November 26, 2015

Christmas Pyrography Sale

Tis the season, but for what? Does anyone else feel like consumerism has totally destroyed the holidays? I sincerely hope you all able to focus on the real reasons for your family traditions and enjoy them for what they were meant to be. That said, I'm going to add to the upcoming shopping frenzy with a coupon for Dan's Pyrography Etsy site. There hasn't been much time for woodburning these days, so I think he's decided to clear out his Etsy shop and take it down after Christmas.

Coupon code is PYROSTAR and it's for 25% off.
It expires at the end of December.


November 23, 2015

Beekeeping Resources for Natural Beekeepers

Honeysuckle Hive
Welcome to all of you who have clicked on over from Farmer Liz's! For those who don't know what I'm talking about, I did an interview with Liz about Warré beekeeping on her Eight Acres blog. If you aren't familiar with Liz's blog, please visit and you will undoubtedly become a regular reader. Click here for my Warré post.

What you'll find here are links to more details on my own Warré experience, plus a list of resources for Warré, top bar, and natural beekeeping.

My Warré Blog Posts:

Warré Hives and Beekeeping

Horizontal Top Bar Hives

Plans to build Top Bar Hives

Books (All but the last link will take you to Amazon US, so you may need to do a search of your favorite regional online bookseller to find them closer to home.)

Websites Promoting Natural Beekeeping

Groups and Forums
  • warrebeekeeping at Yahoo Groups. Moderated by David Heaf. While this group focuses on Warré hives and methods, there are frequent technical discussions about bees and beekeeping in general. 
  • Natural Beekeeping Forum

Natural Beekeeping Treatments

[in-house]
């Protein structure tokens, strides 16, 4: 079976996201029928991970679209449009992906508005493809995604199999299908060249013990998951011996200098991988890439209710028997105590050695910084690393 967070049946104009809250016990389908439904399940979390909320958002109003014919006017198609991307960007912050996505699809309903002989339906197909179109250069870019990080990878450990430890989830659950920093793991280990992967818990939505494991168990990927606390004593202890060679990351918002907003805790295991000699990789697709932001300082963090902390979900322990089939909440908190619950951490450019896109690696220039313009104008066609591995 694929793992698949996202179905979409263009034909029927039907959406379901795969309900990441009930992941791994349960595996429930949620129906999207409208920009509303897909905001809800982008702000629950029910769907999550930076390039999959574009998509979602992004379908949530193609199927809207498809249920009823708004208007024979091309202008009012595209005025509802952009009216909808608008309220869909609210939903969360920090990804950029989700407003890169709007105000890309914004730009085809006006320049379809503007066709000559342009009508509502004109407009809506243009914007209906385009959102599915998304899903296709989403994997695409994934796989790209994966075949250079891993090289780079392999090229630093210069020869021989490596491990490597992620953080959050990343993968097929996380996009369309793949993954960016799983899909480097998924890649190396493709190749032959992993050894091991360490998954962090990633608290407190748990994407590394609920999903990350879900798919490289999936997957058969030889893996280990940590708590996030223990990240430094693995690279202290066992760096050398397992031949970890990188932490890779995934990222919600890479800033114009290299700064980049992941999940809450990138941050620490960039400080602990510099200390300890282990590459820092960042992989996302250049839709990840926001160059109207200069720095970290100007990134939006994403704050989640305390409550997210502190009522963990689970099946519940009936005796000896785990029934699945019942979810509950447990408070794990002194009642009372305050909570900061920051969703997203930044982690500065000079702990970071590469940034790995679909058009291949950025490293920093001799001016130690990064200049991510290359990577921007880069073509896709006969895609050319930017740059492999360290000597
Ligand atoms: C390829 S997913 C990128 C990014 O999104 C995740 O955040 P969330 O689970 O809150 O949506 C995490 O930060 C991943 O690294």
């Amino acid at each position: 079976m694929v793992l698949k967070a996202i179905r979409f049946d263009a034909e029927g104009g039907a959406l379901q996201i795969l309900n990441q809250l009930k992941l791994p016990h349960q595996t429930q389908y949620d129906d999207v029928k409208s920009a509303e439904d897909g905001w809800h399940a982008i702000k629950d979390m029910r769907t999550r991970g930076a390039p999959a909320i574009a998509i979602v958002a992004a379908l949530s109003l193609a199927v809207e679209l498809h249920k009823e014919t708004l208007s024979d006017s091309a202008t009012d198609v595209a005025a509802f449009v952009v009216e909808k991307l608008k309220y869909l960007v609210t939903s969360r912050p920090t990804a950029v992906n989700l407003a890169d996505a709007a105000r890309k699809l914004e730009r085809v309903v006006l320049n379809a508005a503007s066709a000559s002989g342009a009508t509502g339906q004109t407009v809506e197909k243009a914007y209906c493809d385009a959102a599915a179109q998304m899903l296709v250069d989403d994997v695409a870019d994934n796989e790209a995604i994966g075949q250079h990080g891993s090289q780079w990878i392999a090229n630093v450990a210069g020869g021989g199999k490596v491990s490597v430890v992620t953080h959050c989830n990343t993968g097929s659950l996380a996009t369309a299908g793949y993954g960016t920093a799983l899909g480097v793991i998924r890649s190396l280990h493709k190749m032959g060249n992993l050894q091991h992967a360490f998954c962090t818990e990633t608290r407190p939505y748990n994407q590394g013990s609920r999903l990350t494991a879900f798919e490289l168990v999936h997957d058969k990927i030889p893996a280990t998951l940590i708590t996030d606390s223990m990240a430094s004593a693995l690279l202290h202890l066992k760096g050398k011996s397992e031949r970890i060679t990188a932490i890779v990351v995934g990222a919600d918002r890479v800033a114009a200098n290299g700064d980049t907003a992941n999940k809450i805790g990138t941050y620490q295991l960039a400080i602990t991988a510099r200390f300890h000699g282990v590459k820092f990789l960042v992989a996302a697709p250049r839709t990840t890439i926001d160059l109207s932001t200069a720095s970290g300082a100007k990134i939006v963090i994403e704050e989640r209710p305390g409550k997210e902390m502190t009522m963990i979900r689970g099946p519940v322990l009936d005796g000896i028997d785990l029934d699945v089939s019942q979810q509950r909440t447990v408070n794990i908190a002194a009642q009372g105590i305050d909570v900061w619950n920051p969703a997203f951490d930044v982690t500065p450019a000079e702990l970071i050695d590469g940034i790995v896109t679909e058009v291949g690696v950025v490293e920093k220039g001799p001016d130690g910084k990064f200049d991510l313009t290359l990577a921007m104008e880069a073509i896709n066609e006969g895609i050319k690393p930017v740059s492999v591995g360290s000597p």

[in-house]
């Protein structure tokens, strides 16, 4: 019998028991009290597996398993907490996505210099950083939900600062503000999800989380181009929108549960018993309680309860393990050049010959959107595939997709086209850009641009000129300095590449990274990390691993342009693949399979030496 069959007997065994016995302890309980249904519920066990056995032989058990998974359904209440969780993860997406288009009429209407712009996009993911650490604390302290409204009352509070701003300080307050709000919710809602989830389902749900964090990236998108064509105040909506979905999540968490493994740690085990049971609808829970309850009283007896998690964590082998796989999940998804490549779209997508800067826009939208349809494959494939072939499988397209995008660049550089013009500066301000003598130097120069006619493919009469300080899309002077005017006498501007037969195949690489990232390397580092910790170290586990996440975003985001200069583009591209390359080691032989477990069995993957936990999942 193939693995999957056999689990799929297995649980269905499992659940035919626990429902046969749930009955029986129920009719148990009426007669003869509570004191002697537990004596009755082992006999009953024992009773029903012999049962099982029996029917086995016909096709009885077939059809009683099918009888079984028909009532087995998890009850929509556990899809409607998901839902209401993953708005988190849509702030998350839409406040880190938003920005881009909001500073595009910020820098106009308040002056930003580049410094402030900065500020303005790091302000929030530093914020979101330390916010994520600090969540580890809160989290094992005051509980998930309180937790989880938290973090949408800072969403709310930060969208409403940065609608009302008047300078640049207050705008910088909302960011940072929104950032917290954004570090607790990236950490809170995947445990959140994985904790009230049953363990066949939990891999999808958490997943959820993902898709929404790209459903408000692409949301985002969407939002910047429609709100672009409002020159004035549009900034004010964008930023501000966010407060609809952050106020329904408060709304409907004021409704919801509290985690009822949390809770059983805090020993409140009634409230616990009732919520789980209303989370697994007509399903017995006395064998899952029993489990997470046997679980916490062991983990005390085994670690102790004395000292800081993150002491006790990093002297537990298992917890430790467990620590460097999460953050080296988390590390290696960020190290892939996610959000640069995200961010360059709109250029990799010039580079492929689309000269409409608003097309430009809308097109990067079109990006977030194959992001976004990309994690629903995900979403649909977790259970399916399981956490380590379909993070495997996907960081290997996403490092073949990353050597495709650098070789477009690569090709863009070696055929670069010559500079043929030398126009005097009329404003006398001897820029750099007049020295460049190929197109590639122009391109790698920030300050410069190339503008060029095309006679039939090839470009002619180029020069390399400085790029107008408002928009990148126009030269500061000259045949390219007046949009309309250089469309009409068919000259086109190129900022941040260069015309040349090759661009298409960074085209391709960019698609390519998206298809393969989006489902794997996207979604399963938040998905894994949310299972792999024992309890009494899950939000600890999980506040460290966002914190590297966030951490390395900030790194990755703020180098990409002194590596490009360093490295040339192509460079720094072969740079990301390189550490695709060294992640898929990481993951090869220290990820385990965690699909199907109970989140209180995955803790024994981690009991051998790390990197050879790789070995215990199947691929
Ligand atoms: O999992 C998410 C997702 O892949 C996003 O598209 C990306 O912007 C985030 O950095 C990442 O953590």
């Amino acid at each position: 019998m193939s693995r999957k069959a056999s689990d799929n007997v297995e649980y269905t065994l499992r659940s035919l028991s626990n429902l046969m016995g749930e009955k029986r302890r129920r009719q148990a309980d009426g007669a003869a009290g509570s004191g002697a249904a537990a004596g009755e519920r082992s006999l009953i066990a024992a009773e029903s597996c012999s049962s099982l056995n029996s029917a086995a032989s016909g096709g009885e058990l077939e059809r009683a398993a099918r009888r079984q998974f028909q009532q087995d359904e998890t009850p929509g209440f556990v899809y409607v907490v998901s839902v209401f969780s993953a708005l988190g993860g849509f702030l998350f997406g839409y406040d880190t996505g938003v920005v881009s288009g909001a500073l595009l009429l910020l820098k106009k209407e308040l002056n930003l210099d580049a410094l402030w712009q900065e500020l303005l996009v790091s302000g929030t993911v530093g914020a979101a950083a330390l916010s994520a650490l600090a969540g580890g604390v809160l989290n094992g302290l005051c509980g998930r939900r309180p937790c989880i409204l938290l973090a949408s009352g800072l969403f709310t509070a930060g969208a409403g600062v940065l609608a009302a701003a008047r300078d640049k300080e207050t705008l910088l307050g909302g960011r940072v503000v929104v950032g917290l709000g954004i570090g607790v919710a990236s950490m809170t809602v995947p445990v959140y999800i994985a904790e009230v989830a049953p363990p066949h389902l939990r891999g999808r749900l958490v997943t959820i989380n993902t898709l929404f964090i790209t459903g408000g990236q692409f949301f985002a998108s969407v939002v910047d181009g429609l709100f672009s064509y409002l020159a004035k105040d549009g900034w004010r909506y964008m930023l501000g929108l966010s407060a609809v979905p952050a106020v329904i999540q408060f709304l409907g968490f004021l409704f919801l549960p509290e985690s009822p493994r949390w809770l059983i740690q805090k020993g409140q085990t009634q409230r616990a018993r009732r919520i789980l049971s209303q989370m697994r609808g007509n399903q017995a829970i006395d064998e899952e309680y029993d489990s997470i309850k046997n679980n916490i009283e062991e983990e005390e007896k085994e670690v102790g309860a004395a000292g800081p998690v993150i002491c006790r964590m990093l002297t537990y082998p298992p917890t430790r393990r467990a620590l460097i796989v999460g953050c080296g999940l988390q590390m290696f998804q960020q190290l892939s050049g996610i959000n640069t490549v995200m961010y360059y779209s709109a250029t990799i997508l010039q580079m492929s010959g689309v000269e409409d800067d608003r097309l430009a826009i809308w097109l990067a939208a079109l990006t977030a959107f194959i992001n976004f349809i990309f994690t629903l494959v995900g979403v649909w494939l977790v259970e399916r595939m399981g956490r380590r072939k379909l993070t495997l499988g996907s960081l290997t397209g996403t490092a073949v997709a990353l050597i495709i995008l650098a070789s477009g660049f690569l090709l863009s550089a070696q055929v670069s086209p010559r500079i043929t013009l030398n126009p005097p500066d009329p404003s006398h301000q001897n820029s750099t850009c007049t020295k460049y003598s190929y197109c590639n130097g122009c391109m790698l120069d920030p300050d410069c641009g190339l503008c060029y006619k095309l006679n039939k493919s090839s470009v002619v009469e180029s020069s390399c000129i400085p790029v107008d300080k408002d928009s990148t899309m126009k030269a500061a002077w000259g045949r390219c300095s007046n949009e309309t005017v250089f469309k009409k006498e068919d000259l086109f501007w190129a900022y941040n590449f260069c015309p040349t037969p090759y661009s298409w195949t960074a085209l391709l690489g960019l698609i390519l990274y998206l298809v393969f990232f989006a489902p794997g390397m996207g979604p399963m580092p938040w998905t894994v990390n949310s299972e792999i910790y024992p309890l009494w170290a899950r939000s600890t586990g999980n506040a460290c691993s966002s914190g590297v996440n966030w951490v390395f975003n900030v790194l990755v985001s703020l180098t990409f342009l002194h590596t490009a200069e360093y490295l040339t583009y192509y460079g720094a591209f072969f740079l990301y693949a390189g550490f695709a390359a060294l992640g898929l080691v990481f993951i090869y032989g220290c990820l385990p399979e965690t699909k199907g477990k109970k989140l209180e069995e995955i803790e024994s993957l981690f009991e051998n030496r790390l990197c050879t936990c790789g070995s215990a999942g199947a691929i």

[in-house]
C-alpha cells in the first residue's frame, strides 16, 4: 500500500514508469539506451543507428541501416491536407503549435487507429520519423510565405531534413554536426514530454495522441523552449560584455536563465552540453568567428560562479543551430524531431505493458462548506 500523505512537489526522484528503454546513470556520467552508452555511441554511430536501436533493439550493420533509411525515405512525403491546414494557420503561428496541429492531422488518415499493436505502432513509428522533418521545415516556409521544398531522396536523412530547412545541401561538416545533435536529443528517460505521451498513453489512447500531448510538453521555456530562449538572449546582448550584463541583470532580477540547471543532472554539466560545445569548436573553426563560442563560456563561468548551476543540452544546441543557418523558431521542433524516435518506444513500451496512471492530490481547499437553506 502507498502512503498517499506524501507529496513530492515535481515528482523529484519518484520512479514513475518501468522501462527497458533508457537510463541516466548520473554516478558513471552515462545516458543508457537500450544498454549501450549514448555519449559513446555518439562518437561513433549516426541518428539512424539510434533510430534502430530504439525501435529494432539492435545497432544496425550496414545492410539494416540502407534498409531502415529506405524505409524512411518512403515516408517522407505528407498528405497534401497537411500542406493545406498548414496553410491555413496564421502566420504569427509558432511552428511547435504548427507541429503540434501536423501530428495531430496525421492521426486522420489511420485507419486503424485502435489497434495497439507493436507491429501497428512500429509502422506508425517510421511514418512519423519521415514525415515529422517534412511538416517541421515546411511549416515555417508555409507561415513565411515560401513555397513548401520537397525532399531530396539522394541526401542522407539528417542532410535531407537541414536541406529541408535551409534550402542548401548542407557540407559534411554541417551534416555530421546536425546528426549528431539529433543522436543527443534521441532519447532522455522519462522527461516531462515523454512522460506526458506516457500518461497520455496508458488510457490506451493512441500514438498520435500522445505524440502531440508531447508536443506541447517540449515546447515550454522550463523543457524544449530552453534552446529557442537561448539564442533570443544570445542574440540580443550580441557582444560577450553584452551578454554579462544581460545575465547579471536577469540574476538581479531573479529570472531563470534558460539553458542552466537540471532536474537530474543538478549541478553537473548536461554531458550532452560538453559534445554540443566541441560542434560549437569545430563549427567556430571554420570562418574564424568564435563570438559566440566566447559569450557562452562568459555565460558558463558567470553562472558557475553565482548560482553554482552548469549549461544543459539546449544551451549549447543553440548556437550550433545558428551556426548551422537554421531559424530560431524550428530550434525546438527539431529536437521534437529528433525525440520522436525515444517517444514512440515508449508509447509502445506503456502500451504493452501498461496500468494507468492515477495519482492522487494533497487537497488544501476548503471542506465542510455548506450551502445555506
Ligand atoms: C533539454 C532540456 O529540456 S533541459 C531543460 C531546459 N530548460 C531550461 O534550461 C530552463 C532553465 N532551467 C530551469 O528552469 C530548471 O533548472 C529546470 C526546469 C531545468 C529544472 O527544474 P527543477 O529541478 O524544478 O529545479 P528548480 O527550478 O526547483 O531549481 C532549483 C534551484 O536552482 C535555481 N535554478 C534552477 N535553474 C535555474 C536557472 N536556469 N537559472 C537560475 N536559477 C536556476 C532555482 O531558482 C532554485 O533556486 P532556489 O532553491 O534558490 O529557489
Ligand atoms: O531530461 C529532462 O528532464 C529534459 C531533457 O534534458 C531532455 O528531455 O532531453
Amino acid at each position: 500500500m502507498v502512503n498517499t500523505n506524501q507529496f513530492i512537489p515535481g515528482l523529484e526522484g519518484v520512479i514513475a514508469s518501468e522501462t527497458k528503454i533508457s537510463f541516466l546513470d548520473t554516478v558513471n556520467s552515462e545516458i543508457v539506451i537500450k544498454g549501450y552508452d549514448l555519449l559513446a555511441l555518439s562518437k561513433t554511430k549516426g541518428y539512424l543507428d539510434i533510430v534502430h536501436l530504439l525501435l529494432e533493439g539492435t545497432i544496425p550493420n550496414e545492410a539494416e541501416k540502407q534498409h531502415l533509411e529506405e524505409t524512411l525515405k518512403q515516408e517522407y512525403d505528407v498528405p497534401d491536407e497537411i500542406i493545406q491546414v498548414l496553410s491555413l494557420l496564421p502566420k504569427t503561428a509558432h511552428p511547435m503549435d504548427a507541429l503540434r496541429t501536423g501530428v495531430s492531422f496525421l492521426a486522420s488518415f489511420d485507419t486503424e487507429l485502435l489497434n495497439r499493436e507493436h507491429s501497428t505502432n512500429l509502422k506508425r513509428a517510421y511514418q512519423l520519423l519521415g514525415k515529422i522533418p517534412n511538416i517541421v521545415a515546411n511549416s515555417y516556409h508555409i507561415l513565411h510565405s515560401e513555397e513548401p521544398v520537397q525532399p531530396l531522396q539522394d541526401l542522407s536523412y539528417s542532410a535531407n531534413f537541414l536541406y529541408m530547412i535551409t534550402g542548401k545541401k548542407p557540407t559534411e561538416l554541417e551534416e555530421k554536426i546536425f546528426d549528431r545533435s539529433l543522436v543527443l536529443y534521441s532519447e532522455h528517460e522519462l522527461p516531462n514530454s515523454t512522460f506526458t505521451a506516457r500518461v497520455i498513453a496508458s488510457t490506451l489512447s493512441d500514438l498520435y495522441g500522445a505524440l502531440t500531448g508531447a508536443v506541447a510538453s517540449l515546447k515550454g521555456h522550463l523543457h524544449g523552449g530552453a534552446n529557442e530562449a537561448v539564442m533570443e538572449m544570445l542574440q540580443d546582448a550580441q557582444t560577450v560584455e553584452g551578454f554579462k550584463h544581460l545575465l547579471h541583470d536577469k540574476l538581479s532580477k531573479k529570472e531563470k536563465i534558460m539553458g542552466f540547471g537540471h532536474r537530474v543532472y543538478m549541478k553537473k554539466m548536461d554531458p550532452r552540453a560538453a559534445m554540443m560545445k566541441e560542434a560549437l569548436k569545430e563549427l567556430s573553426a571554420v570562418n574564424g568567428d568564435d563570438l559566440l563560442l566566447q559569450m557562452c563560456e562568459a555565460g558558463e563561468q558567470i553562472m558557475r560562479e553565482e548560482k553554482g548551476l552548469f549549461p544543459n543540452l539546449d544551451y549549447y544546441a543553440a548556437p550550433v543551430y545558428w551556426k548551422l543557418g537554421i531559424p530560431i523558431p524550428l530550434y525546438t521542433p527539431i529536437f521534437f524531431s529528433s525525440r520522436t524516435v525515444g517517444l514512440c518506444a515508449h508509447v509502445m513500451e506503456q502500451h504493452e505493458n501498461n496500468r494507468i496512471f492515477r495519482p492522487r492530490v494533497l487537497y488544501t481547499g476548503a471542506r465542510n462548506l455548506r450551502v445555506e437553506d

If you have any questions I'll be happy to answer them if I can. If I can't, I'll try to point you in the direction of finding more information.

November 20, 2015

Parade of Junk

I'm grumpy. That means that this post will come off as something of a rant, but don't say you weren't forewarned!

Why am I grumpy? Because I've taken a liking to peanut butter and jelly on toast for breakfast, and my toaster oven died. The problem isn't so much having to change my favorite breakfast, as it is our continual parade of junk consisting of things we've purchased, such as drip pot coffee makers and laundry baskets, that are kaput after about six months or a year. Many readers will likely nod their heads in sympathy over this problem.

The modern world has a disposable mindset. The irony is that it rallies behind "green" products and recycling, but for all the talk and hoopla about these things, nothing really changes except that prices go up and quality goes down. It seems to me that we have something of a 3-ring circus going on, with everyone pointing the finger at someone else. We have industrial manufacturing and agriculture in one ring, the economy in another, and the environmentalists in the third.

Let's start with the third ring, since global warming, climate change, carbon emissions, and petroleum dependence are so much in the news these days. It's interesting that the target object for all of this is usually emissions, mostly automobiles. Rarely is it pointed out that the majority of plastics and all their cousins are petroleum products. And what, in the parade of junk, isn't made with at least some plastic (or all) these days? Then there's the energy cost to manufacture and transport those goods, plus all that packaging which must be dealt with. But don't get me started on that.

In the second ring, business people tell us they only sell what the public wants. Baloney! I mean, who really wants to keep buying a new coffee pot or laundry basket every six months? Or a new toaster oven every couple of years? The truth is that we can only buy what they offer to us. Don't show it to us and we won't even know to want it. So called "better quality" costs more, but is it really? Somehow I doubt it.

Then there's the economy, which is based on the industrial model. It's so called "health" revolves around "growth." In other words, they have to keep making more and more money to keep their investors in dividends and their CEOs in bazillion dollar bonuses. There's the real culprit! Let's just all grow a little garden and be satisfied and content with living simply and modestly - problem solved!

Don't even bother with the government. Every time they pass laws to make things "better," it only means things get more expensive, with all that expense passed on to the consumer.